Thursday, March 08, 2007

Anti-racism, race traitors, and whiteness.

There's been interesting discussion about these issues in the blogosphere lately, and I'm not going to add to that particular discussion. But I did want to make this the topic of a post because it's been on my mind.

I am afraid that what I write will sound sanctimonious. I'm also afraid that I'm going to sound like I think white people are supposed to be the saviors of the world. I don't. But I'm going to write this anyway and hope you guys understand the spirit of what I'm saying if I don't get all the words right. What I'm trying to get at is not "how to make white people happy," but "how to get more white people 1) less racist and 2) involved in antiracist work."

When I teach about racism to white students, they get overwhelmed. Now - before anyone gets pissed off at the notion of privileged youth who are overwhelmed by the idea of racism but don't actually suffer from it, let me make my point: it is a big burden to take this on, this "I am responsible for the unearned privilege I get on a daily basis." It is. It doesn't mean that it is not a necessary burden, nor that it is a larger burden or even an equal burden to the burden of suffering from racist oppression, but let's just remember that sick, awful feeling that comes from the recognition that one is profiting from systematic campaigns that hurt other people. That sick, awful feeling, because you thought that you were just an innocent bystander, and then you realized that there are no innocent bystanders.

And there aren't a lot of public examples of ways to take responsibility for it. We don't have a lot of white heroes who are heroes for being antiracist. White people are always the fuck-ups in the stories about racism, right? So my students - and, quite frankly, I - need some models for what the hell to do to make a difference, to actually be anti-racist.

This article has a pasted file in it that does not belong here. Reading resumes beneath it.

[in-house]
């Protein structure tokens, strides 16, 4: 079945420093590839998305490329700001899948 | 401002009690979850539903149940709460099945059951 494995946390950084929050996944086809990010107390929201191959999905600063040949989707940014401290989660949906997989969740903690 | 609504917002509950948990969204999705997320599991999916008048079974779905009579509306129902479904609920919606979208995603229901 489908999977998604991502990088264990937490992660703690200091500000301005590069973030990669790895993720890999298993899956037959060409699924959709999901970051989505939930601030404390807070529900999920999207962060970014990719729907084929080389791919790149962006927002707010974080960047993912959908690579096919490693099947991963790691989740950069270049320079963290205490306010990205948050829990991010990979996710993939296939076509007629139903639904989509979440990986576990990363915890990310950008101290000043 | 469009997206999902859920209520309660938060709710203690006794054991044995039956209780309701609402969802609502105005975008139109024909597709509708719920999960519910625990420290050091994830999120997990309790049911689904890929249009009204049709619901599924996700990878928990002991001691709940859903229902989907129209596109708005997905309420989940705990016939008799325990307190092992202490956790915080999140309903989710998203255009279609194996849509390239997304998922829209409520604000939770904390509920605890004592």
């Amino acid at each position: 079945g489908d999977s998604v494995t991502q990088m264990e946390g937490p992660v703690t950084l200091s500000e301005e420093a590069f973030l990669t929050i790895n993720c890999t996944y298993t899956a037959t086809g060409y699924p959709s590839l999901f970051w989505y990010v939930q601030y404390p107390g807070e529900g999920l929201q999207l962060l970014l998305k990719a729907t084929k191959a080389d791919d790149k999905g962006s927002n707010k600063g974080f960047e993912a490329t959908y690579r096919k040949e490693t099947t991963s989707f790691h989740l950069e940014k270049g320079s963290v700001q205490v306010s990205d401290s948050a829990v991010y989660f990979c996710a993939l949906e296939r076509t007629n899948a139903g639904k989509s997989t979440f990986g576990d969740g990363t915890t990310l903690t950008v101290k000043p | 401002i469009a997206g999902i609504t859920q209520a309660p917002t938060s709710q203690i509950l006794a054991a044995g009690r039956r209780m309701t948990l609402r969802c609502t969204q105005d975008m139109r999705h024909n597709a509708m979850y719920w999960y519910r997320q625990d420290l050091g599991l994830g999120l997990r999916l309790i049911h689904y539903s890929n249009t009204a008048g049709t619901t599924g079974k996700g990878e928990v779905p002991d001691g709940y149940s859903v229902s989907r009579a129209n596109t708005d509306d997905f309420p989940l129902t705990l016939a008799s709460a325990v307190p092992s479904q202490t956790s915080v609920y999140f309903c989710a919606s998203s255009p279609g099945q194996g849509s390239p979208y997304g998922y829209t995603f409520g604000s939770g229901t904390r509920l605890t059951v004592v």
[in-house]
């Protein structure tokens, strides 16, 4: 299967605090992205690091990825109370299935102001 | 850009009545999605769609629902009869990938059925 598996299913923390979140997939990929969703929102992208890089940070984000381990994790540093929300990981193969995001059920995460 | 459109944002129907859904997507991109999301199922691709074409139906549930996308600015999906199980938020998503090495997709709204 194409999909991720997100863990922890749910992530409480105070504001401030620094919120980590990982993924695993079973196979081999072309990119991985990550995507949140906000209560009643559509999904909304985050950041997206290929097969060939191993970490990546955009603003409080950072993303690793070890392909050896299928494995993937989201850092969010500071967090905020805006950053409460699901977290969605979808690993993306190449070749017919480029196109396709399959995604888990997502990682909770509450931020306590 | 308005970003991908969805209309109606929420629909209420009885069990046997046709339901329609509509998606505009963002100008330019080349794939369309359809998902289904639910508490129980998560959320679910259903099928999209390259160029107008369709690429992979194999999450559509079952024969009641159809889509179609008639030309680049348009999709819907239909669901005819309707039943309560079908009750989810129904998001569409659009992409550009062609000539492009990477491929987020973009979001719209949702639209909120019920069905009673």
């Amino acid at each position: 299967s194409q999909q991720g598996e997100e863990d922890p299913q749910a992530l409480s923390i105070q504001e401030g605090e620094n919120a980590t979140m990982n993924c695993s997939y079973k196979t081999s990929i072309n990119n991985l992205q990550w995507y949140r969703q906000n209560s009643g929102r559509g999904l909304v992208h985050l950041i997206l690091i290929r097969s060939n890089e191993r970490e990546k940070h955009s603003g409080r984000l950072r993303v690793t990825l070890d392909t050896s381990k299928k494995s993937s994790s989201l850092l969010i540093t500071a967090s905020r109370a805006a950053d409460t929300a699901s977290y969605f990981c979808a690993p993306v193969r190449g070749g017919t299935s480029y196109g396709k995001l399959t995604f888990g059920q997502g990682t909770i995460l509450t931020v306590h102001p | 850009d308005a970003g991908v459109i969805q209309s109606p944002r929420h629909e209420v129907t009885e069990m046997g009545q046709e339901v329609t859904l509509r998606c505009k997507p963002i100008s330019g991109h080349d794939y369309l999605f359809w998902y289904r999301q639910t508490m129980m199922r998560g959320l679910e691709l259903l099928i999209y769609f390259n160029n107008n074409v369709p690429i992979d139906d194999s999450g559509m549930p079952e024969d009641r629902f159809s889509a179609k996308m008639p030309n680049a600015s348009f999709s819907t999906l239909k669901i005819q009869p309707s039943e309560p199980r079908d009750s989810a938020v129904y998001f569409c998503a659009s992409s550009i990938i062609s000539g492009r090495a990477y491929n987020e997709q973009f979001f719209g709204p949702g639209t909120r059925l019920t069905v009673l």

And because examples don't always come readily to mind, my students - and I - get stuck. The easy thing is to push it away (like we push away Darfur or AIDS or whatever else is too horrible to think about). I want to say first that this is a measure of privilege, this ability to push it away and think happy thoughts. Sometimes it's necessary to push the ugliness away and let it simmer in the backs of our minds for a little while while we gain perspective, but it's still a luxury to be able to do this at all.

The hard thing, though, is to bring it to the fore and start examining what racism means in our own lives. I can think of embarrassing and painful stupid-ass racist things I've thought and said and still cringe about, and I'm sure you all can, too. I have the uncomfortable feeling that there will be more of them to come in my life. And when anxiety and fear about this overtake us, this is white guilt.

White guilt is not a useful emotion. It makes us focus on shame and embarrassment, and it makes us feel yucky, and it doesn't usually prompt us to anti-racist work. So we sit there, and we either feel guilty, or we conquer that guilt by 1) insisting that the racism isn't occurring, or 2) shifting the focus away from ourselves by focusing on other people's racism.